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Dave Soldier: The Eighth Hour Of Amduat

Troy Dostert By

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Dave Soldier: The Eighth Hour Of Amduat The idea of crafting a classical/jazz opera from an ancient Egyptian funerary papyrus would probably be too much for most ordinary mortals to contemplate. But this kind of thing isn't at all unexpected for Dave Soldier, whose dedication to unusual and surprising projects has defined his long avocation in music. (His primary calling is as a professor of neurology at Columbia, where he is known as Dave Sulzer.) He first studied composition with Roscoe Mitchell as an undergraduate, and eventually launched a series of ventures which have included: assembling improvising orchestras made up solely of elephants; a string quartet fusing classical music with rhythm & blues and punk rock; and field recordings from around the world, including mountain villages in Guatemala and Thailand. Anyone who expresses equal admiration for Henry Threadgill, Haydn and Guided by Voices is going to be willing to try just about anything. And for listeners in a similarly adventurous spirit, this particular record has plenty to offer.

The text for Soldier's opera, "Amduat" (literally: "Book of What is in the Netherworld") is widely found in the tombs of many ancient Egyptian rulers. It describes the daily descent of the sun god to the underworld, the ensuing struggle with the forces of chaos, and the god's eventual rebirth at dawn. The journey is divided into twelve one-hour segments, with the eighth hour consisting of the god's travel by boat with the help of an underworldly choir, with several encounters with other deities along the way. Soldier consulted UC Berkeley Egyptologist Rita Lucarelli for assistance with the project, and the story itself is fascinating, providing rich material for operatic treatment. Soldier also explains in the liner notes that Amduat is actually a "sound score," meaning that while the music isn't notated, there are "specific sounds" detailed in the text which offer clues for how the music should be performed. Even so, it's definitely fair to say that this is really Soldier's composition, with the papyrus itself a source of subject matter and inspiration.

And as for the music: well, one would expect it to be rather strange and unsettling, as any journey to the world below should undoubtedly be. But that doesn't prevent it from being both stimulating and musically engaging. The opera's opening, "Mistress Prayer," is in the form of an aria (sung powerfully by mezzo-soprano Sahoko Sato Timpone). But once a brief rhythmic detour into a New Orleans second-line section emerges, one quickly gets a glimpse of how aggressively Soldier is going to be juxtaposing diverse musical traditions throughout the recording. Strings and horns are both essential to this task, so that many of the segments sound like jazz-influenced chamber music, albeit with a healthy portion of Soldier's electronics (including recordings of numerous animals; cats understandably are featured prominently), and enough interesting percussion to add variety throughout.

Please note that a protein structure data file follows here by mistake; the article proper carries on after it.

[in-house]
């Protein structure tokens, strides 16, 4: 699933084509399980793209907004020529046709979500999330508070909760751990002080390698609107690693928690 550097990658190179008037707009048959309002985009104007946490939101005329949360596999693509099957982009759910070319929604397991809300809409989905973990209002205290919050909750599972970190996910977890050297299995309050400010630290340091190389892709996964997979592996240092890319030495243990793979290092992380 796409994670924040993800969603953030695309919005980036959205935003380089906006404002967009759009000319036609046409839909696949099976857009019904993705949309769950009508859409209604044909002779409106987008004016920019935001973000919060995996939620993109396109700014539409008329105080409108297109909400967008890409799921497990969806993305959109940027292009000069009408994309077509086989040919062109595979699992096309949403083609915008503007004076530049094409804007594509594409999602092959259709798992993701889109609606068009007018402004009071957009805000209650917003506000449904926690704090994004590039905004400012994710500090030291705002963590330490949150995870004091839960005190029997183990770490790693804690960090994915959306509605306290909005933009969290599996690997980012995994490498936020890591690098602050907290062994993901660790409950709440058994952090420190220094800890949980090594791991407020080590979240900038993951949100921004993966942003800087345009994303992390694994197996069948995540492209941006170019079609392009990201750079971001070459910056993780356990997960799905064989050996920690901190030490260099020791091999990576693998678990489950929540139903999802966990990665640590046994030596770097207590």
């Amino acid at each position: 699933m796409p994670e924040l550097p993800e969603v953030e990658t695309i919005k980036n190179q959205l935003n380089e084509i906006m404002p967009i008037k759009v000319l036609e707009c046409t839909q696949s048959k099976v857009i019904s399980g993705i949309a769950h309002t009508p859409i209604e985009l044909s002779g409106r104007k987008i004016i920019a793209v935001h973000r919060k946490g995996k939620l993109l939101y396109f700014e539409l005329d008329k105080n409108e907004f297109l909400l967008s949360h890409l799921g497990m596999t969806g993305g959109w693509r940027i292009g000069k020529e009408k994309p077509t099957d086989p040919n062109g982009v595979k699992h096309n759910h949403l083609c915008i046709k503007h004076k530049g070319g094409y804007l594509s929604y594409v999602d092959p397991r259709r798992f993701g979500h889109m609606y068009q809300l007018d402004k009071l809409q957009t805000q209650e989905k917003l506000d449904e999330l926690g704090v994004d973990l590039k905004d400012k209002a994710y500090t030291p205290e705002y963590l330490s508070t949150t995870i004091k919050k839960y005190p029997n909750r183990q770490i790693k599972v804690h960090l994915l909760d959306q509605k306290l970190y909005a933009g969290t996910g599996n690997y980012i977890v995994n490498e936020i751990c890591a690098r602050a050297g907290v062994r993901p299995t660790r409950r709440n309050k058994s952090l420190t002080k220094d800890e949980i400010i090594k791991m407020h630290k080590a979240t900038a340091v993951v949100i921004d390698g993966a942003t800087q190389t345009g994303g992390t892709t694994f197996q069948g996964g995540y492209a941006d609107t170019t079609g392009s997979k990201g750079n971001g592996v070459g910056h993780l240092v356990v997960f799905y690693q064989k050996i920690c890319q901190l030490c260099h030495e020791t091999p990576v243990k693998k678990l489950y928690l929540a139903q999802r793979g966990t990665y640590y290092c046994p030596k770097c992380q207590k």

Of the many terrific musicians featured on the record, the outsized presence from the jazz world is without question Marshall Allen, who is assigned the role of the sun god himself: Sun Ra. Who else could do the part justice, after all, but the fabled sideman of the original Jazz Egyptologist himself, Sonny Blount? Now in his early nineties, Allen continues to amaze with his cosmically-inspired alto playing, and his contributions throughout the opera support the music's navigation between the spheres of classical and jazz. "Ra Dances with Rams" is exemplary in this regard: one of the highlights of the program, it is a riveting piece, with frenetic strings complementing Allen's squeals and the rest of the horns in a furious, delightful romp. Special mention must also be made of Rebecca Cherry, whose violin on "Netherworld Cavern" and "Tomb of the Gods" adds just the right measure of intrigue and ethereal beauty, and experimental guitarist Nick Millevoi, who brings the necessary otherworldly edge to the ferocious "Knives at War," along with valuable texture to help establish the mood on a number of other pieces on the record.

The Eighth Hour of Amduat offers what is in essence a sound collage of diverse musical modes, themes, and stylistic approaches, making for listening that is both challenging and rewarding. It won't be to everyone's liking, to be sure: jazz fans less willing to push the envelope of the music into other traditions will probably blanch at some of Soldier's more audacious choices. But for those willing to meet him halfway, their effort will be repaid handsomely.

Track Listing: Mistress Prayer; Satisfying Her Lord & Mysterious Caverns; Tower’s Prayer; Netherworld Cavern; Tomb of The Gods Cavern; Barcarolle; Knives at War; Mourning & She Who Annihilates the Ignorant Caverns; Ra Calls the Rams; Envelopes Her Images & Uniting Darkness Caverns; Removing Her Ba-Souls Cavern; Ra Dances With Rams; Great of Torches Cavern; Dawn March.

Personnel: Dave Soldier: composer, water bowls, electronics; Sahoko Sato Timpone: mezzosoprano vocals; Marshall Allen: alto saxophone, electronic valve instrument (EVI); Rebecca Cherry, Akhmed Manedov, Juana Pinilla Paez: violin; Olivia Gusmano: viola; Carolina Diazgronados: cello; Dani Bash: harp; Dan Blacksberg: trombone; Nick Millevoi: guitar; Michael Winograd: clarinet; Enrique Rivera-Matos: tuba; Anthony di Bartolo, Thomas Kolakowski: percussion; Chace Simmonds-Frith, Natasha Thweatt, Sophie Laruelle, Xioming Tian, Eugene Sirotkine, Alicia Waller, Melinda Learnard: choir; Rita Lucarelli: translator.

Year Released: 2017 | Record Label: Self Produced


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